Critic Reviews



Based on 17 critic reviews provided by Metacritic.com
Chicago Sun-Times
One of those entertainments where you laugh a lot along the way, and then you end up on the edge of your seat at the end.
USA Today
Though Weaver is by all accounts (mine included) in the real-life "none-nicer'" class, I've always suspected she might be great as a shrew. She is. [21 Dec 1988, Life, p.1D]
Intoxicating. [19 Dec 1988, p.78]
Entertainment Weekly
The movie was a major success for Melanie Griffith, sure, but it was as the secretary's boss ... that Weaver combined all of her star qualities, pulled in laughs, and took home an Academy Award nomination for Best Supporting Actress.
Los Angeles Times
Working Girl is the sparkling success that it is because of the sheer irresistibility of Melanie Griffith. [21 Dec 1988, Calendar, p.6-1]
Chicago Tribune
Griffith gives the fullest performance of her career; Weaver, the most likable, even though she's the villain of the piece. Michael Nichols directs his best film in years. [23 Dec 1988, Friday, p.A]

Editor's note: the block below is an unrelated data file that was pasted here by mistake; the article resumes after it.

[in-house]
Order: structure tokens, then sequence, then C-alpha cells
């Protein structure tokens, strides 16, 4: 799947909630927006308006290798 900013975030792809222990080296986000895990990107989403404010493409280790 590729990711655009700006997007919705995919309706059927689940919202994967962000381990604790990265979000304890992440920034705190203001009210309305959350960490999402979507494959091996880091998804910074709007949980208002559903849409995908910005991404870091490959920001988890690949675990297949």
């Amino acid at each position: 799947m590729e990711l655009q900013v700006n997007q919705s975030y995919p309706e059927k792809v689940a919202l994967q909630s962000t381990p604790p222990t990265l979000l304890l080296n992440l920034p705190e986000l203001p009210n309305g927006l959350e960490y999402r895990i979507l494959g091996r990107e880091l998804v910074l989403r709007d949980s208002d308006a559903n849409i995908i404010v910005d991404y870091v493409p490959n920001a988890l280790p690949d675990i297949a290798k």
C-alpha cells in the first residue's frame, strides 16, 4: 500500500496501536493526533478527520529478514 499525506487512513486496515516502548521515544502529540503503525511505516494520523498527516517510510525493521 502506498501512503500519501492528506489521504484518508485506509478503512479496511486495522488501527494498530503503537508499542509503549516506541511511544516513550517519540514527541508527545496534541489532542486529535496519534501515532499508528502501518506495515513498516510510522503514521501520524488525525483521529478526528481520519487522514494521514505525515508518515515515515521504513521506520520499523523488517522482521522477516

San Francisco Chronicle
An amusing trifle. [21 Dec 1988, Daily Datebook, p.E1]
Funny, touching, and ultimately tremendously buoyant--reflecting the optimism engendered by the short-lived 1980s economic boom-Working Girl is a "feel good" movie with some intelligence.
Christian Science Monitor
The movie's basic message is that lying and conniving are perfectly all right - as long as you're a swell person inside, like the pert character we're watching here. Working Girl is a fun movie in many ways - don't get me wrong. [25 Jan 1989, Arts, p.11]
The Globe and Mail (Toronto)
The laughs in Working Girl are the laughs of near-recognition - just good enough to make us wish they were much better.

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